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Alex Schechter
November 18, 2015

It’s known as the fashion capital, but Milan has more going on than the Armani museum and Wes Anderson-designed cocktail bars. “Milan is full of secrets,” Riccardo Bortolotti, GM of the new ME Milan - Il Duca hotel, cryptically told me. “You have to go behind the walls and discover it.” But how exactly does a visitor do that?

Hans Mitterer

I found the answer during a chance meet-up with an old friend. Rocky Fairchild, a British expat who once worked under the designer Vivienne Westwood, has lived in Milan for the last twelve years, and knows the city like the back of his hand. Like many Milanese, he explores the city on two wheels (something tourists can do too, now, thanks to the wildly successful BikeMi program). An English teacher by profession, his schedule allows him to spend off-hours cycling through parks and exploring new neighborhoods on a whim.

Which is what led him to propose a midnight bike tour of the city.

Allan Baxter

Always up for an adventure, I’d instinctively said yes. But it wasn’t until we began that I realized just how special this adventure was going to be. Cruising down the rain-slicked streets made the whole city come to life. Parts of Milan normally obscured by throngs of tourists were suddenly within reach—the historic avenues and monuments all laid out like cookies on a tray. This hadn’t been Rocky’s motive for the tour. He’d just wanted to come up with a fun evening activity, but in doing so, showed me how to decode this riddle of a city.

We began near Rocky’s apartment, in Piazzale Loreto, where metro lines 1 and 2 intersect. It’s unremarkable—a few McDonalds and some clothing chain stores—save for one event that took place in 1945: the public displaying of Mussolini’s corpse (hung upside down) after his capture and execution at the Swiss border.

Allan Baxter

From there, it was over to the Stazione Centrale. Usually the main entryway into the city (it connects to Malpensa Airport via the Malpensa Express train service), the building is as impressive at night as it is useful for travelers during the day. Fortress-like, built of concrete and travertine, the immense facade soars 236 feet into the air, buffered by a 650-foot-wide colonnade.

Then, a quick ride down the famous shopping street Via della Spiga—Tiffany, Dolce & Gabbana, Chopard—which was like floating through a genie’s cave, its gleaming treasures concealed inside beautifully-arranged window displays.

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We came out by Piazza della Repubblica, which once held the city’s largest train station. In May, the new ME Milan - Il Duca opened inside a 1920 building whose facade was designed by the Pritzker Prize-winning late architect Aldo Rossi’s studio. Rooms are affordable, and appropriately stylish, with sleek neutral upholstery and espresso machines. But the big draw is upstairs, where, at night, the hotel’s rooftop bar, Radio, bursts to life.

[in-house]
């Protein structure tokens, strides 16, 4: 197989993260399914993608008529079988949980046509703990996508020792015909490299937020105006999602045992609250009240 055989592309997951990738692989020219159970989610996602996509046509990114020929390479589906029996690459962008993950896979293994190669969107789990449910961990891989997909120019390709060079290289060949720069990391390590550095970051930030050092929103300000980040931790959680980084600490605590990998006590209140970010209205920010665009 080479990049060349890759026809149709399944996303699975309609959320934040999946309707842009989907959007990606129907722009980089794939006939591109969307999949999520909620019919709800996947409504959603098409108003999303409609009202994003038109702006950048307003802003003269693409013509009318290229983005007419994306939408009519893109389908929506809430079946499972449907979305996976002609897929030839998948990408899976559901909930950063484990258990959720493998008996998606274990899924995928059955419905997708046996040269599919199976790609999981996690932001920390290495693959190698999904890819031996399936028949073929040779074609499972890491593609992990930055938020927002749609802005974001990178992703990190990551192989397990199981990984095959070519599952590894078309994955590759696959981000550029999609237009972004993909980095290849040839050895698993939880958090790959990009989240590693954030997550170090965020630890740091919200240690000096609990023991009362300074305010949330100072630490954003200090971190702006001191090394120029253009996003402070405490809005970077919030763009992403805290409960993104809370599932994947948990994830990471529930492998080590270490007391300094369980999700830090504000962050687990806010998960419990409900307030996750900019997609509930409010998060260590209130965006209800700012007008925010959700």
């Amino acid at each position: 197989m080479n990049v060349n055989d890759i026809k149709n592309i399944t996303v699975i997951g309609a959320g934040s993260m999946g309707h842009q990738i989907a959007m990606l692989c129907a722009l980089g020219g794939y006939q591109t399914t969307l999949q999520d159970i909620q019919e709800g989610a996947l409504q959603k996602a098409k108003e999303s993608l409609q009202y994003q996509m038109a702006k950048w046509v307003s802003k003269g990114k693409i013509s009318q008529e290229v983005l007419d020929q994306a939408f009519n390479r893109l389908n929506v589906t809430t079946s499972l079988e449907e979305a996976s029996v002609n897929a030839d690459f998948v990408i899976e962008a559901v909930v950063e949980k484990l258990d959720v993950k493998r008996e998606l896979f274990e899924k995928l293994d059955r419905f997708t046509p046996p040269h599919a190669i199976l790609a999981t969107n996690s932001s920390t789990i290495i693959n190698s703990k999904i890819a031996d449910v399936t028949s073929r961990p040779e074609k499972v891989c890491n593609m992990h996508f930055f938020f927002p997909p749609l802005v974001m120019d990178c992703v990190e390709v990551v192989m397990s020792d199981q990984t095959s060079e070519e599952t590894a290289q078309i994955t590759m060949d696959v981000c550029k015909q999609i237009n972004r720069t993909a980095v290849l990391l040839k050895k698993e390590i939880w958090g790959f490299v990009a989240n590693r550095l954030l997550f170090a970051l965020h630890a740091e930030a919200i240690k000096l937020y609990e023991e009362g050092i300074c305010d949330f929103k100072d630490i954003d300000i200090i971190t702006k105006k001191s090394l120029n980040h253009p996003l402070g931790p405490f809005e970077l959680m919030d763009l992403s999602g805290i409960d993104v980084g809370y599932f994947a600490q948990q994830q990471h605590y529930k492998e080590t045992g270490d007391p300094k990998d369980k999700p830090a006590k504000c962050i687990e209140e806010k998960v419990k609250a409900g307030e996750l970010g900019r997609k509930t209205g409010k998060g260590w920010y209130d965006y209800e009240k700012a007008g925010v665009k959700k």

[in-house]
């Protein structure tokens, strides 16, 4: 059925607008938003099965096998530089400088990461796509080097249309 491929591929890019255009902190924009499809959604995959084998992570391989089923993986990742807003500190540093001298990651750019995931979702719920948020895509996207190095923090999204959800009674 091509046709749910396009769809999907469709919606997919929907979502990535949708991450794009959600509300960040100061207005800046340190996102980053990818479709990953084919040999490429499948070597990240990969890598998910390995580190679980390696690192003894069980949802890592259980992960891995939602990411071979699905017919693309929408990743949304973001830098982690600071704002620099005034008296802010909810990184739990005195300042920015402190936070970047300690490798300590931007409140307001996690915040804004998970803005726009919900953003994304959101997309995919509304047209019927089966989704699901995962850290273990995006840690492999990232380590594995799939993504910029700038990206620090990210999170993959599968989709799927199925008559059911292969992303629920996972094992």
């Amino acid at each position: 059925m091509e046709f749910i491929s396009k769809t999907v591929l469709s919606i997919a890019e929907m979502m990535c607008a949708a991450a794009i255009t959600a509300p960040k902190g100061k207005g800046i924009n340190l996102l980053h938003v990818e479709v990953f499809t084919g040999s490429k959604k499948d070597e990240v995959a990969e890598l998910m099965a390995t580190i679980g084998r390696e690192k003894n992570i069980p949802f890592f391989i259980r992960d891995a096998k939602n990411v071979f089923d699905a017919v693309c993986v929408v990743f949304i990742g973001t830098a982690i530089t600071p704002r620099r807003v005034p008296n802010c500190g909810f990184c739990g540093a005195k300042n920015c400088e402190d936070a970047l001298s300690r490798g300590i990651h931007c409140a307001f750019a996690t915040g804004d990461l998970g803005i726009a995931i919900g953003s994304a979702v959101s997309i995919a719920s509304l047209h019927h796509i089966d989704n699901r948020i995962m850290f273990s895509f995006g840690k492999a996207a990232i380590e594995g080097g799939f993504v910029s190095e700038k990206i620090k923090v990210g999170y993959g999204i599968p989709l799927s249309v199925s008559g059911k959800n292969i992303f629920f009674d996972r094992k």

Nearby, we whizzed through Porta Nuova, home to the “new” Milan, with Stefano Boeri’s eccentric vertical forest as well as Italy’s tallest skyscraper, the 755-foot tall Unicredit Tower (part of which is modeled after Dubai’s Burj Khalifa). Next door, Unicredit commissioned Michele De Lucchi to design a striking new wood-cased concert hall in the shape of a bean, the Unicredit Pavilion, which officially opened this summer.

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Skirting around the center, we passed the solemn entrance to the 15th-century Castello Sforzesco, which contains several distinct museum collections. At 1 a.m., a dog played fetch with its owners, darting up and down the castle’s deep grass trenches to retrieve a neon light-up toy. And at the Universittà Cattolica del Sacro Cuore, Europe’s largest private university, the empty cobblestone lanes and brick arches made me feel like I was on the set of a Harry Potter movie.

Of course, the downside of biking after-hours is that almost every place you pass is closed. But not all: in La Darsena—recently redeveloped as a hip waterfront promenade with floating light installations and bike paths along the docks—we stopped off at Bar Tabacchi La Darsena. The classic, no-pretense bar had jazz blasting from the speakers and locals sipping beers outside, the perfect stop-off on our zigzagging tour (and a great way to witness locals enjoying the city after-hours).

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My favorite part of the whole tour was Via Mozart, an upscale residential stretch tucked away off Corso Venezia. Each mansion was more interesting (and gorgeous) than the next—there was Palazzo Invernizzi, where a family of pink flamingos lives behind the tall iron gates. Then there’s the Istituto dei Ciechi, a house for the blind that hosts occasional dinner parties in the dark. And at the far end of the street, Villa Necchi Campiglio contains the most impressive collection of 20th century decorative art in the whole city (16 guided tours are offered each day).

Fittingly, it was the famous Piazza del Duomo where we ended up, an unavoidable (and tourist-clogged) stop on any Milan itinerary. But at 2 a.m., there was a different vibe in the piazza, which regularly draws 80,000 visitors per day. The giant, ghostlike cathedral glowed eerily white against the cloudy night sky. It was otherworldly, it was a masterpiece of history, and it was all ours.

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